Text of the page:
1. Slavery in Libya. In real time
The hellscape of Libya that we now know too well, as told in real time by two Eritrean migrants who are trapped in it. Read the article by Fatma Naib in Al Jazeera.
2. The human cost of closing the Central Mediterranean route
The number of arrivals in Italy from Libya has dropped, but the death rate along the world’s most dangerous migrant route is getting higher. Last Sunday, the news broke out of yet another shipwreck, with three dead and at least twenty missing, while the NGOs have denounced how the Libyan Coast Guard interfered with rescue operations. Read the in-depth article by Priyanka Boghani in Frontline on the human cost of the EU’s response to the migrant crisis.
3. The Italian village fighting to keep its migrants, and the burning migrant camp in Rosarno
“Molise is not a thing”, said a meme from a few years ago. In fact, the small Italian region is very real, and has now been thrown in the spotlight thanks to the small town of Ripabattoni, whose entire population has opposed the closing of its migrant reception centre; read about it in Gianluca Mezzofiore’s article for CNN.
Things in Rosarno have not been as good for migrants. The makeshift camp for migrant labourers in the fields of Calabria, already known for the 2010 riots and its still appalling living conditions, was destroyed by a fire on the night of January 27. A young Nigerian woman was killed and many more were injured. A tragedy that could have been prevented, as Antonio Maria Miri’s article in Avvenire explains. See also the photo gallery in Repubblica and read this 2016 report in Internazionale).
4. Dodging death along the Alpine migrant passage
They are willing to do anything to pursue their journey of hope, even risking life in the attempt to cross the Alps in the dead of winter and the incessant snowfalls. We are talking again about the Alpine migrant route, leading from the Italian town of Bardonecchia (the “Lampedusa in the snow”) into France. There are growing concerns over migrants’ lives (their bodies might remain hidden in the snow, as Saskya Vandoorne and Melissa Bell wrote for CNN). The report by Annalisa Camilli (originally published in Internazionale) is now available in English on Refugees Deeply. Also read the report by ITV News and see the pictures by Antonio Masiello in the Guardian.
— Border Criminologies (@BorderCrim) January 29, 2018
5. Follow the money: how countries are using the EU funds for migrants
The European Council on Refugees and Exiles (ECRE) and the UNHCR have mapped the implementation of the EU Asylum, Migration & Integration Fund (AMIF). The total budget established by the European Commission is over 3 billion euros, covering a period from 2014 and 2020, and the critical analysis has yielded interesting results. The UK, for instance, is the country that received more money than any other member state, and spent almost 60 percent of it on returning migrants. Read the article by Nikolaj Nielsen in EU Observer.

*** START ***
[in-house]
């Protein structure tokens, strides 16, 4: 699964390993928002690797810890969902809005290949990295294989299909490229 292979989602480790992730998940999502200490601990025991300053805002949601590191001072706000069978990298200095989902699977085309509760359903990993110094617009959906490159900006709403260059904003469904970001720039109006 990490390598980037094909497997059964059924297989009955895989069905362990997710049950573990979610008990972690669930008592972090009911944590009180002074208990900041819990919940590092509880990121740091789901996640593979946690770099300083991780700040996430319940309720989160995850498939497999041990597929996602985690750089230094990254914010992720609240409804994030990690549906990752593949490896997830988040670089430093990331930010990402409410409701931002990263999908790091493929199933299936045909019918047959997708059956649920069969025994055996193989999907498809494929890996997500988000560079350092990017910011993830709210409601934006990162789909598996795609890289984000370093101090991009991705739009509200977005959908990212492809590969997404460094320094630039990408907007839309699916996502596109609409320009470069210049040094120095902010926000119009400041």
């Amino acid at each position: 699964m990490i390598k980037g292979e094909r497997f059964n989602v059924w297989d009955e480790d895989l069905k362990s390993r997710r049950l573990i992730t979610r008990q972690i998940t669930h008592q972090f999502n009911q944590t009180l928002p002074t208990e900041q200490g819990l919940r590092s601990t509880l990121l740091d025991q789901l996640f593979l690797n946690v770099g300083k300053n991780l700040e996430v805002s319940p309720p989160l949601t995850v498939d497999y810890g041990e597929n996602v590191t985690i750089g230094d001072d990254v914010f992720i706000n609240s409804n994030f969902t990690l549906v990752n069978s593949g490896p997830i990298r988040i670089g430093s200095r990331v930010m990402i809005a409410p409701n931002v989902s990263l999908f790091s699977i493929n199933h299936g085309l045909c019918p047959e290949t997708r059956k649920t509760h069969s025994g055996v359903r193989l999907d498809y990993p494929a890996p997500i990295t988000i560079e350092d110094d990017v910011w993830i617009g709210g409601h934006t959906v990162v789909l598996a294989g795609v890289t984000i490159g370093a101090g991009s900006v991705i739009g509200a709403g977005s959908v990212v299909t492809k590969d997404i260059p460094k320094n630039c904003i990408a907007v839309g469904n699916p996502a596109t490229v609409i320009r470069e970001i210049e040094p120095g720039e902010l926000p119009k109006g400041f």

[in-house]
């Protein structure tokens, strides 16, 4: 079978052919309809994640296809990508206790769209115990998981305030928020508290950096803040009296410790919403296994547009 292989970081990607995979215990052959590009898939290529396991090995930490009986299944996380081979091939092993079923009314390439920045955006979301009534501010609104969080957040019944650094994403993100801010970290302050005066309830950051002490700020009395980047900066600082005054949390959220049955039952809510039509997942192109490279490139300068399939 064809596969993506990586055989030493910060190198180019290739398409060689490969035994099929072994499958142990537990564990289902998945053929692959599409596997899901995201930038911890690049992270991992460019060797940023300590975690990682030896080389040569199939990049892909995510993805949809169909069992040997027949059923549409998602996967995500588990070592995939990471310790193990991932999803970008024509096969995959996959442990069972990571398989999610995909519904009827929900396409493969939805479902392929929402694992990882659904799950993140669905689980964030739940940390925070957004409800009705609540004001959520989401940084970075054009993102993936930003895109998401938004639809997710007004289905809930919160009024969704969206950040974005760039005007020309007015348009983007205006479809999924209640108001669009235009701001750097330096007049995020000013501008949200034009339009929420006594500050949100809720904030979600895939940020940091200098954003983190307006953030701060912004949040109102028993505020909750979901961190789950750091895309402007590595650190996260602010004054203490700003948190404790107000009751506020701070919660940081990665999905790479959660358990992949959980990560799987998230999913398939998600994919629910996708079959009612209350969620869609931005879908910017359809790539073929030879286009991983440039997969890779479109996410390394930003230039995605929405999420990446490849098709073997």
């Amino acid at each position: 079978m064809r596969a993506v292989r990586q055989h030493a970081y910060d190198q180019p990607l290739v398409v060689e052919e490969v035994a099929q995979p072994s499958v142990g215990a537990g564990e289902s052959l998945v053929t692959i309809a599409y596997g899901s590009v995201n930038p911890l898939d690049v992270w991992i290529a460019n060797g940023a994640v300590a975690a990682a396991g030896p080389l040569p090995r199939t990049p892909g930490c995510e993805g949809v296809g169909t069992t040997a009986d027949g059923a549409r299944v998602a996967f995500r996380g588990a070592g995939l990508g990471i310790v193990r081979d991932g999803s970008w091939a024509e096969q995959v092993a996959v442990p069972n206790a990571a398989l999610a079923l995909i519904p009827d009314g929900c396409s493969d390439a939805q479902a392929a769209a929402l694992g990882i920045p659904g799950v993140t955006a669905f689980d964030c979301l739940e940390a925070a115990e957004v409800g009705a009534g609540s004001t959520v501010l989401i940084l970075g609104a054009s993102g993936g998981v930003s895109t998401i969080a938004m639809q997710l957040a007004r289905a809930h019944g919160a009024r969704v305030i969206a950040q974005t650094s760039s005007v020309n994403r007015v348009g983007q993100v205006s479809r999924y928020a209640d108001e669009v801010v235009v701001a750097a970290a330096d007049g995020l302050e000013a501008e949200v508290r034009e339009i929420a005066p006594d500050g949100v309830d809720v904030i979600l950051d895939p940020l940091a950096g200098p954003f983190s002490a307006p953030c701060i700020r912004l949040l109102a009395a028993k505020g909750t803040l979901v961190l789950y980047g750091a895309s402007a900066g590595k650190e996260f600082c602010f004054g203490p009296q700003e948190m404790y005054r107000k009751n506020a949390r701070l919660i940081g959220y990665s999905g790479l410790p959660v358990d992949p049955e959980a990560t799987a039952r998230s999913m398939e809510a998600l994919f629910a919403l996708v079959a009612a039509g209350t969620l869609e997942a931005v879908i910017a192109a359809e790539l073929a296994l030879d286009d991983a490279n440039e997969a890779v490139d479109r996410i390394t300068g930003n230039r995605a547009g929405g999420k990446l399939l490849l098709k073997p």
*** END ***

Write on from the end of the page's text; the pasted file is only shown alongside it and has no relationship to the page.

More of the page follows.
6. The lucrative business of fending off migrants
The same borders that kill – as we have written here, here and here – are a goldmine for some unscrupulous others. Read the investigative report by Laura Secorun Palet for Ozy on the big fat business of border control.
7. EU court: asylum seekers must not be forced to take ‘gay tests’
Asylum seekers must not be subjected to psychological tests to determine whether they are homosexual. It has been ruled by the European Court of Justice, following the case of a Nigerian national who saw his asylum application rejected in Hungary based on such a test. In the ruling, the Court said that such reports interfere with a person’s privacy. Read the article in BBC (as well as our own in-depth stories on LGBTI refugees in Europe).
— Luna Lara Liboni (@LunaLiboni) January 26, 2018
8. Israel and its refugees: history will judge
Israeli prime minister Netanyahu will do anything to drive African migrants from his country. Early in 2018, Israel gave the 40,000 Eritrean and Sudanese nationals who were denied asylum a choice: receive 3,500 dollars and leave or risk life in jail. The government, it has been announced, will hire civilian inspector who will be paid up to 9,000 dollars to hunt African migrants (as told in the article by Labdi Latif Dahir in Quartz). Criticism against Netanyahu’s directive has come in many forms from all over the world, including a letter signed by Holocaust survivors. Read the articles by Yehuda Bauer and by Gideon Levy in Haaretz, warning us that history will judge us if we don’t put an end to this injustice.
9. Fumbled repatriation sows fear in Bangladesh Rohingya camps
The repatriation of more than half a million Rohingya from Bangladesh to native Myanmar, where the ethnic cleansing campaign (directed mainly, but not only, against the Rohingya) rages on – has been postponed indefinitely. But in the refugee camps where hundreds of thousands of Rohingya are waiting, fear and uncertainty still run high. Read the article by Verena Hozl for Irin News, as well as our own report from Bangladesh and op-ed against the returns.
10. How Lebanon wants to return Syrian refugees to a war zone
The anti-refugee sentiment grows in Lebanon, making things harder for the 1.5 million Syrians who have fled the atrocities of war and tried to rebuild a life in the neighbouring country, even among many obstacles and uncertainties. Desperate Syrians may be forced to choose between staying in a place that doesn’t want them and returning to a broken country. Read the article by Eric Reidy in The Nation.
Foto di copertina via BB (CC BY-NC 2.0).